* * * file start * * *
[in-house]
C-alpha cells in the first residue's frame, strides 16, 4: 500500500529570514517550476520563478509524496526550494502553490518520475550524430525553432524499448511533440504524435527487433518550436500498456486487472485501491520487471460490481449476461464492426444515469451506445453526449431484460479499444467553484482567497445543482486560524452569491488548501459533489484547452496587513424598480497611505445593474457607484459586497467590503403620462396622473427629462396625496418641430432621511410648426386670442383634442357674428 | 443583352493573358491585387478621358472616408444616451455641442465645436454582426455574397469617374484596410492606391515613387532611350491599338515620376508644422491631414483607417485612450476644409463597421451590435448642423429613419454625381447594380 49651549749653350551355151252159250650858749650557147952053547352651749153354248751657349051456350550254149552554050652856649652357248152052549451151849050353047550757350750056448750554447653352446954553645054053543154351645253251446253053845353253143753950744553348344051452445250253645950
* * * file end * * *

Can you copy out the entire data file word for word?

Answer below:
[in-house]
C-alpha cells in the first residue's frame, strides 16, 4: 500500500529570514517550476520563478509524496526550494502553490518520475550524430525553432524499448511533440504524435527487433518550436500498456486487472485501491520487471460490481449476461464492426444515469451506445453526449431484460479499444467553484482567497445543482486560524452569491488548501459533489484547452496587513424598480497611505445593474457607484459586497467590503403620462396622473427629462396625496418641430432621511410648426386670442383634442357674428 | 443583352493573358491585387478621358472616408444616451455641442465645436454582426455574397469617374484596410492606391515613387532611350491599338515620376508644422491631414483607417485612450476644409463597421451590435448642423429613419454625381447594380 49651549749653350551355151252159250650858749650557147952053547352651749153354248751657349051456350550254149552554050652856649652357248152052549451151849050353047550757350750056448750554447653352446954553645054053543154351645253251446253053845353253143753950744553348344051452445250253645950